Meanwhile, not too many details have emerged about Hatf-9, apart from its extraordinarily short-range capability of 60 km and stated “shoot and scoot capability”, along with glimpses of a multi-barrel mobile launcher, resembling the conventional Russian SMERCH, or its Chinese equivalent — the Type 03/PHL03 (sometimes designated A-100) held with Pakistan.
Among the possible inferences that can be drawn from these very elementary details are that Hatf-9 is likely a solid-fuelled missile, possibly mounting sub-kiloton or low kiloton warheads, which will possibly require to be deployed in locations well forward on the battlefield, almost in the manner of conventional artillery. This is an issue which presents several problems, notably that of vulnerability. All this certainly goes against accepted tactical norms, but the twists or surprises in such a situation have not fully unravelled as yet. As a matter of purely historical analogy, it may not be out of place to remember that as far back as 1953, in the early years of the Cold War, the United States fielded the 120-km range Corporal, its first nuclear capable missile for tactical support of ground forces which was also deployed along with conventional artillery.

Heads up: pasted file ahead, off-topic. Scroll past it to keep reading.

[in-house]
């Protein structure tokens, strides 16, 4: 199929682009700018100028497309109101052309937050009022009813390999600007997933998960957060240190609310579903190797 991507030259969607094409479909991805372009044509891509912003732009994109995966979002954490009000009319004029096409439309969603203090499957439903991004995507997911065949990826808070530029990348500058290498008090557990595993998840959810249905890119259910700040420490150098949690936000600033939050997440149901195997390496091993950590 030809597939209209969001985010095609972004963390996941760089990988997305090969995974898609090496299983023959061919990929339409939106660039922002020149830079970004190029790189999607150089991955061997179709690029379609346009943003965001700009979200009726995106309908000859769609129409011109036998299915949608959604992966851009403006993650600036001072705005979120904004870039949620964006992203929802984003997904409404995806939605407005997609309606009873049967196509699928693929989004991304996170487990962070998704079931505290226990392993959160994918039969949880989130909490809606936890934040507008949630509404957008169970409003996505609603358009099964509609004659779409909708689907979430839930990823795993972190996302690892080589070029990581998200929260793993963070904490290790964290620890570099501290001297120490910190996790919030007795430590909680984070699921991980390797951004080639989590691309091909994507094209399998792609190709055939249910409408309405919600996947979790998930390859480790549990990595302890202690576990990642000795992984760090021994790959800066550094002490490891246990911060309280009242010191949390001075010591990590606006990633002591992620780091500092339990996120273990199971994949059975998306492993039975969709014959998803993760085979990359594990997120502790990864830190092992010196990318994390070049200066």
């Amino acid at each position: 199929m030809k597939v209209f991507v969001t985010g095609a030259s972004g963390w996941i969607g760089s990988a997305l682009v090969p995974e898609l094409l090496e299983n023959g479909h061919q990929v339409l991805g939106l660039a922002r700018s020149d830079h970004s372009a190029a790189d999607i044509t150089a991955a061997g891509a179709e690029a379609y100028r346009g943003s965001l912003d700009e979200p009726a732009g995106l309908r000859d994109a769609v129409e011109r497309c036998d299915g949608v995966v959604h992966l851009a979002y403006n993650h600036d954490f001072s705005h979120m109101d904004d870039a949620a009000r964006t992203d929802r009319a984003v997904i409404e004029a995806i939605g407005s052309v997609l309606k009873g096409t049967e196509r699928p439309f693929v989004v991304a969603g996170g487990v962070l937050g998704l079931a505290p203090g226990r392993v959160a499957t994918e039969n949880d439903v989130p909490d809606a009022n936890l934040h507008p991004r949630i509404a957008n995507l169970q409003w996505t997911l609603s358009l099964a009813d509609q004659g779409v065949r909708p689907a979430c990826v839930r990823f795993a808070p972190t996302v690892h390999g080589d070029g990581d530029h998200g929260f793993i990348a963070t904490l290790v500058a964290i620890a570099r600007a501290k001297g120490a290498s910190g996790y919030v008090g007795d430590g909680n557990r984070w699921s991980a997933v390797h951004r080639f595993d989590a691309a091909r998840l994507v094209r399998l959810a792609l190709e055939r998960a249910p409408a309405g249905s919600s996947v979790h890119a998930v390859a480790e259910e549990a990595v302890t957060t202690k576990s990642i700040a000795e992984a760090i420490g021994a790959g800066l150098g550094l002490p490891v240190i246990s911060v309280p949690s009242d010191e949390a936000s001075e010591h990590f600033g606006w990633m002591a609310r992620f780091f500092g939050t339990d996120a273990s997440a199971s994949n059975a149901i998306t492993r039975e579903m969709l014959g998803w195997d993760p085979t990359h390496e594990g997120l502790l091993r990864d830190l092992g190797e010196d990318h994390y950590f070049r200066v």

No one has experienced the nuclear battlefield. Hiroshima and Nagasaki provide no precedents, since they were strategic bombings of population centres which nuclear jargon would later categorise as “value targets”. It was not tactical warfighting with nuclear weapons in the heat, dust, smoke, confusion and haze, which have been the characteristics of all battlefields since Kurukshetra, and will undoubtedly remain in the nuclear age as well.
The issue of nuclear warfighting has been extensively researched and written about, but obviously on the basis of theoretical estimates or academic extrapolation, not hard practical experience. So if, when, or whenever, a nuclear war does come to pass, it will be a first experience for everyone, including the uninvolved bystanders. The introduction of Hatf-9 has diminished the nuclear firebreak and will certainly not help matters.

The author is a former Chief of Army Staff and a former member of Parliament